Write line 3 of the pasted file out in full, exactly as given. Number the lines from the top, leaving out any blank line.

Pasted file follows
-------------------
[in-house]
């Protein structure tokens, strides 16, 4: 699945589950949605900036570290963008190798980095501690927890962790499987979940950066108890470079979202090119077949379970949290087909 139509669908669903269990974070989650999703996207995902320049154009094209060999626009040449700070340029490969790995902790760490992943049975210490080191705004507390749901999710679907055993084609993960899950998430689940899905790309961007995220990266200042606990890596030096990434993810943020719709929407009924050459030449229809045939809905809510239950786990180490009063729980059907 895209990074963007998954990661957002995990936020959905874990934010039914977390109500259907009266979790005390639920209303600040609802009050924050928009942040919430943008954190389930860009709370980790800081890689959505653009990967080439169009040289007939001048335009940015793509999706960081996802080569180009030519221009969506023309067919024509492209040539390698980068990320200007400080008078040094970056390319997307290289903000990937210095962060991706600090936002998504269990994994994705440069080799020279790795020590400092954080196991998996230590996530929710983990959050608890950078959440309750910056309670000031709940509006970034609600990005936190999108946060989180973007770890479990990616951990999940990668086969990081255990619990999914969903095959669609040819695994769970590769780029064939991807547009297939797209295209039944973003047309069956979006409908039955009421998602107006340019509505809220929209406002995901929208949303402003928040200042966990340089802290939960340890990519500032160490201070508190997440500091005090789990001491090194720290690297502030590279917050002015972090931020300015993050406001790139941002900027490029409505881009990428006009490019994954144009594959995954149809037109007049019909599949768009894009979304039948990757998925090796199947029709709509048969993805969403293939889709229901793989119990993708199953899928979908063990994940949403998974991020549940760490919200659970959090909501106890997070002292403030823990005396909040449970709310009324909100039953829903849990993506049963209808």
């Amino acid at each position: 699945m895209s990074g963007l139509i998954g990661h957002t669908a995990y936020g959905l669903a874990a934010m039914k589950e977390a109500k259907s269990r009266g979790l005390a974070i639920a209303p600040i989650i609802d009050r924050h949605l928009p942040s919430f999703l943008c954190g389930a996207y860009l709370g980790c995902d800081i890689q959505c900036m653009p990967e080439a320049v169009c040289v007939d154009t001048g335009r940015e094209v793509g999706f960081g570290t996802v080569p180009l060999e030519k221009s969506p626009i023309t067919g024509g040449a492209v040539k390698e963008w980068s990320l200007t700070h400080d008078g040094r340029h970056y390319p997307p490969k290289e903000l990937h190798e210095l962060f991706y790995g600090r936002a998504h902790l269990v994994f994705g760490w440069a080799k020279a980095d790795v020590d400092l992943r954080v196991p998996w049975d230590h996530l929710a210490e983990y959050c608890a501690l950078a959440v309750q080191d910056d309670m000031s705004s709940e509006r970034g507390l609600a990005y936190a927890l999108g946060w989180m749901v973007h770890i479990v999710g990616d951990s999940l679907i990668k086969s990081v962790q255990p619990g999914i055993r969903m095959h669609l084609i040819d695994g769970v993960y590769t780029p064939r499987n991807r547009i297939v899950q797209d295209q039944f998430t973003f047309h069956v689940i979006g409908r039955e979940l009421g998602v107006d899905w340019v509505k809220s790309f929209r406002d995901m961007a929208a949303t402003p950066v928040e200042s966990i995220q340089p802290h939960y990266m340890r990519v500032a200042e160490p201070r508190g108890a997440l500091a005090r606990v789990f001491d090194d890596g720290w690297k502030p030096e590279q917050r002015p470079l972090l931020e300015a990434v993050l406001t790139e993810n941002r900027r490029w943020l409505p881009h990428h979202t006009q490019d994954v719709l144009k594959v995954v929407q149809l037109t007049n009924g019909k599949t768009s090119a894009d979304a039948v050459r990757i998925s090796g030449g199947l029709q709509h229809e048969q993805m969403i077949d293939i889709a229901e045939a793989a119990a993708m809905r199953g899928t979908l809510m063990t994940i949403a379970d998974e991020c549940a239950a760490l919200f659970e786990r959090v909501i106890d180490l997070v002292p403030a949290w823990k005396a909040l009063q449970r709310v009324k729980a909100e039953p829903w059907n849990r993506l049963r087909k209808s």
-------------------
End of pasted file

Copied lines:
């Amino acid at each position: 699945m895209s990074g963007l139509i998954g990661h957002t669908a995990y936020g959905l669903a874990a934010m039914k589950e977390a109500k259907s269990r009266g979790l005390a974070i639920a209303p600040i989650i609802d009050r924050h949605l928009p942040s919430f999703l943008c954190g389930a996207y860009l709370g980790c995902d800081i890689q959505c900036m653009p990967e080439a320049v169009c040289v007939d154009t001048g335009r940015e094209v793509g999706f960081g570290t996802v080569p180009l060999e030519k221009s969506p626009i023309t067919g024509g040449a492209v040539k390698e963008w980068s990320l200007t700070h400080d008078g040094r340029h970056y390319p997307p490969k290289e903000l990937h190798e210095l962060f991706y790995g600090r936002a998504h902790l269990v994994f994705g760490w440069a080799k020279a980095d790795v020590d400092l992943r954080v196991p998996w049975d230590h996530l929710a210490e983990y959050c608890a501690l950078a959440v309750q080191d910056d309670m000031s705004s709940e509006r970034g507390l609600a990005y936190a927890l999108g946060w989180m749901v973007h770890i479990v999710g990616d951990s999940l679907i990668k086969s990081v962790q255990p619990g999914i055993r969903m095959h669609l084609i040819d695994g769970v993960y590769t780029p064939r499987n991807r547009i297939v899950q797209d295209q039944f998430t973003f047309h069956v689940i979006g409908r039955e979940l009421g998602v107006d899905w340019v509505k809220s790309f929209r406002d995901m961007a929208a949303t402003p950066v928040e200042s966990i995220q340089p802290h939960y990266m340890r990519v500032a200042e160490p201070r508190g108890a997440l500091a005090r606990v789990f001491d090194d890596g720290w690297k502030p030096e590279q917050r002015p470079l972090l931020e300015a990434v993050l406001t790139e993810n941002r900027r490029w943020l409505p881009h990428h979202t006009q490019d994954v719709l144009k594959v995954v929407q149809l037109t007049n009924g019909k599949t768009s090119a894009d979304a039948v050459r990757i998925s090796g030449g199947l029709q709509h229809e048969q993805m969403i077949d293939i889709a229901e045939a793989a119990a993708m809905r199953g899928t979908l809510m063990t994940i949403a379970d998974e991020c549940a239950a760490l919200f659970e786990r959090v909501i106890d180490l997070v002292p403030a949290w823990k005396a909040l009063q449970r709310v009324k729980a909100e039953p829903w059907n849990r993506l049963r087909k209808s």